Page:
Whether you operate a Limited Company or work as a sole trader, you have to manage your turnover so you understand when to become VAT registered. The current threshold for registering for VAT is £85,000, so if your earnings pass this threshold in any 12-month period then you will have to be required to register.
However, with that in mind, you might have found that there are different types of VAT known as standard VAT and flat rate but what is the difference between them?
VAT – How It Works
As mentioned, if your business qualifies for VAT then it has a turnover of more than £85,000. Whether you are a freelancer, sole trader or a business owner, you have to register for VAT and add VAT to the price of any services or goods that you offer. As a result, you will then be expected to complete a VAT return every quarter which has to be submitted to HMRC.
Standard VAT Rates
If you have to charge a standard VAT rate then when it comes to completing your return, you will have to calculate how much VAT is owed to HMRC minus the VAT that you can claim as business expenses. As a result, your return will indicate the amount that you owe or the amount that can be claimed back from HMRC.
In the UK, the majority of goods will have a standard VAT rate of 20% added although there are some items that have a reduced VAT rate of 5% added to them such as home energy items.
The Flat Rate Scheme
VAT returns can prove complicated, especially for those small businesses that don’t pay out a lot of VAT. In addition to this, it can also help small businesses to profit and so, those businesses that have a turnover of less than £150,000 can be eligible for the Flat Rate scheme.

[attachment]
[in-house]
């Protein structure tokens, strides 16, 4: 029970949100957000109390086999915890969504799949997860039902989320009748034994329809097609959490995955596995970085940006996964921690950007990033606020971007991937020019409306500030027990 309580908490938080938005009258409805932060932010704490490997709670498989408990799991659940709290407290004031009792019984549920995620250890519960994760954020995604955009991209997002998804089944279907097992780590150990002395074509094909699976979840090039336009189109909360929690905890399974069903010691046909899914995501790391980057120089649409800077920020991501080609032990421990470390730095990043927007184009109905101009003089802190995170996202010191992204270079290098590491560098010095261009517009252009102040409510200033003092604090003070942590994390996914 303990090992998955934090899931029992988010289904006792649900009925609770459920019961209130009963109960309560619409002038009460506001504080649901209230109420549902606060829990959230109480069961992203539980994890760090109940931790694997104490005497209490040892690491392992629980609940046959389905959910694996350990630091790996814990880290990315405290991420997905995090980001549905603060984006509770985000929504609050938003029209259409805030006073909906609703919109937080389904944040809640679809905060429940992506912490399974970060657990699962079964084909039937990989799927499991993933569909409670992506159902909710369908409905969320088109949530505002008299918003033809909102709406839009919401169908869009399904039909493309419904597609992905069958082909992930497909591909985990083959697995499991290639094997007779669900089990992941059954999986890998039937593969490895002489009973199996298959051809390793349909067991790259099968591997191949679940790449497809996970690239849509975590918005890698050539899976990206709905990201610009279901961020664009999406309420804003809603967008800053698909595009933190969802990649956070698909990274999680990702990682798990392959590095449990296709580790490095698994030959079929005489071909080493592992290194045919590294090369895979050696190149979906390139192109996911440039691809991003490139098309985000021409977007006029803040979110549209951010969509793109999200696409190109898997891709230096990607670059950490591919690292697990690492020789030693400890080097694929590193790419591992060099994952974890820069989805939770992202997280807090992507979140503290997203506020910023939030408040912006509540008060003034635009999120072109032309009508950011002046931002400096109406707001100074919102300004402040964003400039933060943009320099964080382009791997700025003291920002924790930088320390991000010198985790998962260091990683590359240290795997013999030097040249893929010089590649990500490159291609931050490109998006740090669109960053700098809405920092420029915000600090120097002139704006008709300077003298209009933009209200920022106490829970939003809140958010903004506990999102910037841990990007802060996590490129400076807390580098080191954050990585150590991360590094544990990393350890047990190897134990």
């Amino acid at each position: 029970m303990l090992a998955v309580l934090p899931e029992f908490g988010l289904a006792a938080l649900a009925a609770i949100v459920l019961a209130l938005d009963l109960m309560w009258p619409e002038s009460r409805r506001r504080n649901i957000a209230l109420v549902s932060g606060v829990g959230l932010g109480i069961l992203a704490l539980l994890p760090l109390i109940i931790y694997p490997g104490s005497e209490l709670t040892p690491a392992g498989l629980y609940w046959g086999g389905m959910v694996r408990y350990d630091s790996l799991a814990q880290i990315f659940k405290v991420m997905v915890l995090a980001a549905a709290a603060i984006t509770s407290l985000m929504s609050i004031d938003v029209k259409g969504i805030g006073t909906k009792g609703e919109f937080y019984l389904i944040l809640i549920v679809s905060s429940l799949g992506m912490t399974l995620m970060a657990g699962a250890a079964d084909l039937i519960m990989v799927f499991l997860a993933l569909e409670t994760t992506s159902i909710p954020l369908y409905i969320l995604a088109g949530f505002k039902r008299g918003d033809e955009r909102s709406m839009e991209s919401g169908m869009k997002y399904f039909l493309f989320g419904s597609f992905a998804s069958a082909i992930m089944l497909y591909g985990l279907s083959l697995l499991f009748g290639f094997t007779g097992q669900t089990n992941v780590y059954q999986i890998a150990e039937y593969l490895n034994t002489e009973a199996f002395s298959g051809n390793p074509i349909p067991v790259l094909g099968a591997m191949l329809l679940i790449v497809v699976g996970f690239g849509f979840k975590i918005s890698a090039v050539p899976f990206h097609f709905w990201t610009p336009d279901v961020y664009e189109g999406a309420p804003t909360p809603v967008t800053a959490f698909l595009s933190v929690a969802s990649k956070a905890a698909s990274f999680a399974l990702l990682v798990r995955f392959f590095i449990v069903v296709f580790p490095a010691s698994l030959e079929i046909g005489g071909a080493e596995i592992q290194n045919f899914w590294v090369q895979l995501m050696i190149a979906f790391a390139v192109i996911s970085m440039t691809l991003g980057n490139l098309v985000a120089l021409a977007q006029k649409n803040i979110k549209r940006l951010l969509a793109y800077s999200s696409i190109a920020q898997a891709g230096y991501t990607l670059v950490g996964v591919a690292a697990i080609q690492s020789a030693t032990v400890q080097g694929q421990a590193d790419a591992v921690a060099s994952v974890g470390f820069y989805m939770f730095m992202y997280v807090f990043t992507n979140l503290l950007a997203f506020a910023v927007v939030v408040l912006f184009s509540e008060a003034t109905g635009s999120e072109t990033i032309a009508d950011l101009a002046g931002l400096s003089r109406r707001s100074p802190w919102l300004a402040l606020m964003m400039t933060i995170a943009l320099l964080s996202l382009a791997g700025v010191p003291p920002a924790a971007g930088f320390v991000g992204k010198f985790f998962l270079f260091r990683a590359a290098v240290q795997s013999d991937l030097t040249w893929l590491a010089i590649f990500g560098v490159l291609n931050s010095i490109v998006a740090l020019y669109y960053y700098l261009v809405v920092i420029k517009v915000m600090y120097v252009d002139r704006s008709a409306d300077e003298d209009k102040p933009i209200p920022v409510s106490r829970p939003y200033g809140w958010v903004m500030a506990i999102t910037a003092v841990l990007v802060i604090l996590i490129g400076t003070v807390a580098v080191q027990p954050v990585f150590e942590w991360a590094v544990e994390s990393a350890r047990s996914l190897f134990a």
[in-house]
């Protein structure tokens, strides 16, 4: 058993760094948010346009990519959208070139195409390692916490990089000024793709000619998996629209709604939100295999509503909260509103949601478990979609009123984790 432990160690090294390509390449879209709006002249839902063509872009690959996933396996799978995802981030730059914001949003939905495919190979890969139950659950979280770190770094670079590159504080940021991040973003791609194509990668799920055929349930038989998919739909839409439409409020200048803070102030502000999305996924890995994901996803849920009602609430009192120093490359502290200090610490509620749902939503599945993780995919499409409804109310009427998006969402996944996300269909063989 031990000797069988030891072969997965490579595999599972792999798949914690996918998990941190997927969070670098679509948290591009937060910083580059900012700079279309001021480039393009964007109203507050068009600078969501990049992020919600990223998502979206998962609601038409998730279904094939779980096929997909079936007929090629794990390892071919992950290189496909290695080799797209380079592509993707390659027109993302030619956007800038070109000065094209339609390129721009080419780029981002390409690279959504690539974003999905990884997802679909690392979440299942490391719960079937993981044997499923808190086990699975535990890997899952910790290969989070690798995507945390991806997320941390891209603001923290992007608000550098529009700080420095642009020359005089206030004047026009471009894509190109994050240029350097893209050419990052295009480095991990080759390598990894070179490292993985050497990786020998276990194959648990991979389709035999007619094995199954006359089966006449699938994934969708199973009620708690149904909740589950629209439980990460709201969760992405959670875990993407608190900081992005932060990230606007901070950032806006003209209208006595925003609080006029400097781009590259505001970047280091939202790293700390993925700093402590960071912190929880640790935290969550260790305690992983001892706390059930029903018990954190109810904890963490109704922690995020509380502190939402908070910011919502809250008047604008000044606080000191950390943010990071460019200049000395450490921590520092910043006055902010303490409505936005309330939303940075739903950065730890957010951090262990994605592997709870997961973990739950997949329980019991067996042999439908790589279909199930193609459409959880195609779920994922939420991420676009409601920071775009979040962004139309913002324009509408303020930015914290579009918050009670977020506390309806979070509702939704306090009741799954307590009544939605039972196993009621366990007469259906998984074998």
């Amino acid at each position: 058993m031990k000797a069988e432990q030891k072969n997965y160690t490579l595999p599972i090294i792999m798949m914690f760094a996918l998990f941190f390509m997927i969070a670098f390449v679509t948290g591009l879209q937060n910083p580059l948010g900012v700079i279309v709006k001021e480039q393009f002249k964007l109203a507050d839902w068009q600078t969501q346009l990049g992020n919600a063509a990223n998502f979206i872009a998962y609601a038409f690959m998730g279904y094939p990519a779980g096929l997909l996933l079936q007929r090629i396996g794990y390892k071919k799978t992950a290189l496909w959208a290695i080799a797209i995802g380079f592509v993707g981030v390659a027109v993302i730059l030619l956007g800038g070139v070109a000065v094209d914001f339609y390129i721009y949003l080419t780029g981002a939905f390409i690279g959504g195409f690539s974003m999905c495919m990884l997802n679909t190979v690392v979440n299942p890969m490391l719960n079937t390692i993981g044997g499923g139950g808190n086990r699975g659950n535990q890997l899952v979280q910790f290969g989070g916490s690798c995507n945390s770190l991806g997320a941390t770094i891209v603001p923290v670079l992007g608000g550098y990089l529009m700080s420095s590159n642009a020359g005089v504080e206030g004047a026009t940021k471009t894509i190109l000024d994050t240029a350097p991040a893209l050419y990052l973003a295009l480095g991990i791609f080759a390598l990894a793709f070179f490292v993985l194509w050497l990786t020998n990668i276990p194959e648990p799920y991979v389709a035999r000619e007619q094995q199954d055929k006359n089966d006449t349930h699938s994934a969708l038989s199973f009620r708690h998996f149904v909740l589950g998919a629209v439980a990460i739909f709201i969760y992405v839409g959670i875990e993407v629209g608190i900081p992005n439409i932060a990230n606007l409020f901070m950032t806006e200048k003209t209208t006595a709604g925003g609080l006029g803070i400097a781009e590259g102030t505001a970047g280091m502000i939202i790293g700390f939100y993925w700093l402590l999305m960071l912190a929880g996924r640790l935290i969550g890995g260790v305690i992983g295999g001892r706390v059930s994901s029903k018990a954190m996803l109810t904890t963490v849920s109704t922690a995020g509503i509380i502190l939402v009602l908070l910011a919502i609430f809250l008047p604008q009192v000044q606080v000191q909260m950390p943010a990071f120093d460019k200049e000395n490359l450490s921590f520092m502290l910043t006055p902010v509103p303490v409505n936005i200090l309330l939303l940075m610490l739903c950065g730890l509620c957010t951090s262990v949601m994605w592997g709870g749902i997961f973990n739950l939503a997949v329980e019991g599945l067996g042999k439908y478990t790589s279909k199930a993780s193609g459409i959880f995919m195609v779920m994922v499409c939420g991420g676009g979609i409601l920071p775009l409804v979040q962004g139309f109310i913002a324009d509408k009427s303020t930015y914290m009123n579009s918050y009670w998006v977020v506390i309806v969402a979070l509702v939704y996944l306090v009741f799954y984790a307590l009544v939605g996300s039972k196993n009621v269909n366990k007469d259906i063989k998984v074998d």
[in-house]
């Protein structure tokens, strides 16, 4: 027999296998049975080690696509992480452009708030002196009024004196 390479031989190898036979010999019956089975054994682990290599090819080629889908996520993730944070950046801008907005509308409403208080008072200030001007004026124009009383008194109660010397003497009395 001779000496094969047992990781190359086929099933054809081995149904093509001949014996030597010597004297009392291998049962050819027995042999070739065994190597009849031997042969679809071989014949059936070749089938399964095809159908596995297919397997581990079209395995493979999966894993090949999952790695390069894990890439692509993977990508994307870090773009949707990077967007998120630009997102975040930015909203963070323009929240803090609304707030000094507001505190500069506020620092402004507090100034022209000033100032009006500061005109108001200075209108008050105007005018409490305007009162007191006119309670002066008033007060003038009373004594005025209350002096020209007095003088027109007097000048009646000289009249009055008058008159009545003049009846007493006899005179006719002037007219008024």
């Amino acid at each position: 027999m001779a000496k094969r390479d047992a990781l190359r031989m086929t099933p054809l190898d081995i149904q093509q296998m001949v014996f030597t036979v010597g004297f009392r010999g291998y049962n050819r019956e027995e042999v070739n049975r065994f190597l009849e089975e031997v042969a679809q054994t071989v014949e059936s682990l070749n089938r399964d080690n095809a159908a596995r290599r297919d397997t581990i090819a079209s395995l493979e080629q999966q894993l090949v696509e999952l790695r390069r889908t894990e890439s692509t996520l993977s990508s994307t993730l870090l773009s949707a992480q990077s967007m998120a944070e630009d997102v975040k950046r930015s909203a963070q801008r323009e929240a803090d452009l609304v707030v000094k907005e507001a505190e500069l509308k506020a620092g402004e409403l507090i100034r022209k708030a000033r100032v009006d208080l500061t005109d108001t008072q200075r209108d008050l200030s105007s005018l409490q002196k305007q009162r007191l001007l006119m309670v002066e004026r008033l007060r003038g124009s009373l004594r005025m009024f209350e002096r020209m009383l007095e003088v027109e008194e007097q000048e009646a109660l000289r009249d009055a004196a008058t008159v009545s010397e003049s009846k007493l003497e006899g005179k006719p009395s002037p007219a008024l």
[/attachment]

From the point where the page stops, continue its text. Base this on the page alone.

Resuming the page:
What this means is that these businesses will then pay a fixed flat rate to HMRC although it is not possible to reclaim VAT on any purchases made. While this might not seem right, the flat rate is less than the standard rate of VAT. As a result, it means that businesses can keep the difference between the 20% that they charge customers and the flat rate fee that they pay to HMRC. One thing to remember is that the flat rate will depend on the type of business you own.
The flat rate scheme can help to simplify the relationship that businesses have with HMRC. It makes the process of claiming VAT and paying VAT for those businesses more efficient and it removes a lot of the complexities that come with completing a VAT return. For those businesses that are focusing on managing their overheads and cash flow, the flat rate VAT scheme might not be suitable and could prevent businesses from growing. Therefore, it makes perfect sense to obtain professional advice and guidance to help you make the right decision when it comes to VAT.